The world of education data analysis is generally pretty
boring sedate. It doesn’t normally feature the kind of excitement associated with, say, the rolling out of a big-budget sequel to a Hollywood blockbuster. But there was a touch of that energy yesterday with the release of a new report from U.S. Department of Education researcher Clifford Adelman, titled Toolbox Revisited: Paths to Degree Completion from High School Through College.
The report is essentially a sequel to a 1999 Adelman report called Answers in the Tool Box, which analyzed a nationally representative sample of students tracked over more than a decade from high school through college. Tool Box I contained a huge amount of smart, interesting analysis, but one finding stood out: the intensity of a student’s high school curriculum, measured by the number and difficulty of courses taken, is the single most important pre-college factor in determining their likelihood of graduating from college. More than race, income, or even grades and test scores, curricular intensity—particularly in math—matters most.
Those findings proved to be hugely influential. A host of high-profile trends, analyses, and policy initiatives—from the rapid rise in AP and IB coursetaking and Newsweek’s annual AP-based list of 100 best high schools to the American Diploma Project and the growing number of states moving to establish college prep as the default high school curriculum—have used the Tool Box analysis for empirical support.
Toolbox Part Deux replicates and improves upon the first report, using a more recent longitudinal data set from the 1990s. Thankfully, it doesn’t suffer from the standard sequel letdown. Equally chock-full of insightful data tables and timely perspectives, it confirms the original findings: academic intensity in high school has the greatest impact on college success.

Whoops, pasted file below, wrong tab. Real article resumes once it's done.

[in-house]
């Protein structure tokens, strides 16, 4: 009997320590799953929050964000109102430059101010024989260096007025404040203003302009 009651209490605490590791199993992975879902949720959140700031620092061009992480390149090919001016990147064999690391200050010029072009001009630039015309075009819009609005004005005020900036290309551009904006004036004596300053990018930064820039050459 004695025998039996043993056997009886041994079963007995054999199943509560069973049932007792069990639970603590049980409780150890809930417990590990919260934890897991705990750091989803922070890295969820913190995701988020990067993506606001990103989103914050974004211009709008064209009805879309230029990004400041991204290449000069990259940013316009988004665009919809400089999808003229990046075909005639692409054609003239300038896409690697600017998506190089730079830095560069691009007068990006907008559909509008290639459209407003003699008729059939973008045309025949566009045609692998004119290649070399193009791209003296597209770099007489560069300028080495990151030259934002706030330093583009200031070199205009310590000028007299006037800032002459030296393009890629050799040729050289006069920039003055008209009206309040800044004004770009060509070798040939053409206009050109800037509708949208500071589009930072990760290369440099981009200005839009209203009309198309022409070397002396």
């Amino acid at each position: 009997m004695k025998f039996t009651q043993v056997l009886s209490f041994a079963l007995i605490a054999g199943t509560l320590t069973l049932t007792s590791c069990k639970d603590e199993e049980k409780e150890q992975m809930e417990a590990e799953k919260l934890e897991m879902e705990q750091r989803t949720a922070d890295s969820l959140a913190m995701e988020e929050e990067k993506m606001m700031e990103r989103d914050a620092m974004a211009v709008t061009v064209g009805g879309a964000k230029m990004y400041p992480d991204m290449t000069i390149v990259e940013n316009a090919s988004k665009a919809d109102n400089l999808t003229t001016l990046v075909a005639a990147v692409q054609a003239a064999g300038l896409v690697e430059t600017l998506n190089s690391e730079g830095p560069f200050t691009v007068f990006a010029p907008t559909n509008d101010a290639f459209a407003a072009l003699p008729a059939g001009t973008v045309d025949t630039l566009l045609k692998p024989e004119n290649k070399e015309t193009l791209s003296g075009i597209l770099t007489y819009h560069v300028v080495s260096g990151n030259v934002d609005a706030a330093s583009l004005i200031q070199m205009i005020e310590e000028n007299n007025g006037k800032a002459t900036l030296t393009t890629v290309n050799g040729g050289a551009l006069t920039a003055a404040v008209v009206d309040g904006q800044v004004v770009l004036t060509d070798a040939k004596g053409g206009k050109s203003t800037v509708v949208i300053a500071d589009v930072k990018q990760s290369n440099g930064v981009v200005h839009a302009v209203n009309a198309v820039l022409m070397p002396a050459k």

The report also has much to say about the college experience. Earning enough credits in the first year is crucial; students who earn less than 20 credits as freshmen are far less likely to graduate, even if they return for a second year. Students who repeat or withdraw without penalty from 20 percent or more of their courses have their likelihood of graduating cut in half. Delayed entry to college and part-time attendance are negatives and continuous enrollment matters a lot: students who leave for more than a short amount of time are at significant risk of never coming back.
Adelman uses his empirical findings as the basis for some arguable opions about policy: like many in higher education, he’s too quick to dismiss institutional graduation rates as a meaningful measure of success.
But overall the Tool Box series should serve as an object lesson for data geeks and policy analysts everywhere: if you combine a rock-solid data source with smart, sophisticated analysis and translate those findings into a clear message that connects with a timely policy problem, you can, through sheer force of evidence, change the world around you. Hopefully, further sequels are to come.
– Kevin Carey